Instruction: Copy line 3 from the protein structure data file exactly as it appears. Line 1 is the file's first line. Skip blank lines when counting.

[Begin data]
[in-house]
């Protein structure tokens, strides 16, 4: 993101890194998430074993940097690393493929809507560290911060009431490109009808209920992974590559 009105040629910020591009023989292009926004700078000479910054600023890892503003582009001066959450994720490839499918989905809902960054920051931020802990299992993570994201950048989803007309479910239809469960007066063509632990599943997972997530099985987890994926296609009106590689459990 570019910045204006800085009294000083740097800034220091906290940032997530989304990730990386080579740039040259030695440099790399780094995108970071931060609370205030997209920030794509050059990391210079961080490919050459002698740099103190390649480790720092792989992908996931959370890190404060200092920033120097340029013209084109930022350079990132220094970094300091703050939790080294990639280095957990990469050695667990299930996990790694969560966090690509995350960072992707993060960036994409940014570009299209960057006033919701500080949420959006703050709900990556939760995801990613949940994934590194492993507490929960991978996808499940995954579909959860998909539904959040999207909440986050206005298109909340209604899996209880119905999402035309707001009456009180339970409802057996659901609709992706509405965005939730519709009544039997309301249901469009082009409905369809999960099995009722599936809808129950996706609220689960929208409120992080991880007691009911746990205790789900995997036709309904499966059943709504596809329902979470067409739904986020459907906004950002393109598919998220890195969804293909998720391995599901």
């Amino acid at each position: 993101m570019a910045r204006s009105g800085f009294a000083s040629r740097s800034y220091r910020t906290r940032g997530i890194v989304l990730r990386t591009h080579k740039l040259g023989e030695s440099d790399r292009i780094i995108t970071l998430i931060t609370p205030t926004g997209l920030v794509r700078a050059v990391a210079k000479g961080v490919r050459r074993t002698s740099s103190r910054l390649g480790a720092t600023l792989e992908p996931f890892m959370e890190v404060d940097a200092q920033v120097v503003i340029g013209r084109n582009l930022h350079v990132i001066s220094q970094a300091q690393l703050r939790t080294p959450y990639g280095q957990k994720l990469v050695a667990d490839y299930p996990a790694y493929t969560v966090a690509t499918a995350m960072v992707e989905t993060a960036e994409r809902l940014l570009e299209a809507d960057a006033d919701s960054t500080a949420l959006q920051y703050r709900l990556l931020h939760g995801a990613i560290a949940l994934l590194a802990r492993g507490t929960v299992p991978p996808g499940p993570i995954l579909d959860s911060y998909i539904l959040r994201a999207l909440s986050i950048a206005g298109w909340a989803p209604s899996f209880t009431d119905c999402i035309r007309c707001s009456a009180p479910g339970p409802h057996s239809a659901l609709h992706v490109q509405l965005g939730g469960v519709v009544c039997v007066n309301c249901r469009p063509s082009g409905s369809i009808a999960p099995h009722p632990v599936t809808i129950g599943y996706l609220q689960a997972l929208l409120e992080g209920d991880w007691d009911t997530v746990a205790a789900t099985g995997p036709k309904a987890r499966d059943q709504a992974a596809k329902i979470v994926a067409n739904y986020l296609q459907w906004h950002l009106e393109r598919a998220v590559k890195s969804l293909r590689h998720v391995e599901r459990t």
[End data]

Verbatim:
């Amino acid at each position: 993101m570019a910045r204006s009105g800085f009294a000083s040629r740097s800034y220091r910020t906290r940032g997530i890194v989304l990730r990386t591009h080579k740039l040259g023989e030695s440099d790399r292009i780094i995108t970071l998430i931060t609370p205030t926004g997209l920030v794509r700078a050059v990391a210079k000479g961080v490919r050459r074993t002698s740099s103190r910054l390649g480790a720092t600023l792989e992908p996931f890892m959370e890190v404060d940097a200092q920033v120097v503003i340029g013209r084109n582009l930022h350079v990132i001066s220094q970094a300091q690393l703050r939790t080294p959450y990639g280095q957990k994720l990469v050695a667990d490839y299930p996990a790694y493929t969560v966090a690509t499918a995350m960072v992707e989905t993060a960036e994409r809902l940014l570009e299209a809507d960057a006033d919701s960054t500080a949420l959006q920051y703050r709900l990556l931020h939760g995801a990613i560290a949940l994934l590194a802990r492993g507490t929960v299992p991978p996808g499940p993570i995954l579909d959860s911060y998909i539904l959040r994201a999207l909440s986050i950048a206005g298109w909340a989803p209604s899996f209880t009431d119905c999402i035309r007309c707001s009456a009180p479910g339970p409802h057996s239809a659901l609709h992706v490109q509405l965005g939730g469960v519709v009544c039997v007066n309301c249901r469009p063509s082009g409905s369809i009808a999960p099995h009722p632990v599936t809808i129950g599943y996706l609220q689960a997972l929208l409120e992080g209920d991880w007691d009911t997530v746990a205790a789900t099985g995997p036709k309904a987890r499966d059943q709504a992974a596809k329902i979470v994926a067409n739904y986020l296609q459907w906004h950002l009106e393109r598919a998220v590559k890195s969804l293909r590689h998720v391995e599901r459990t």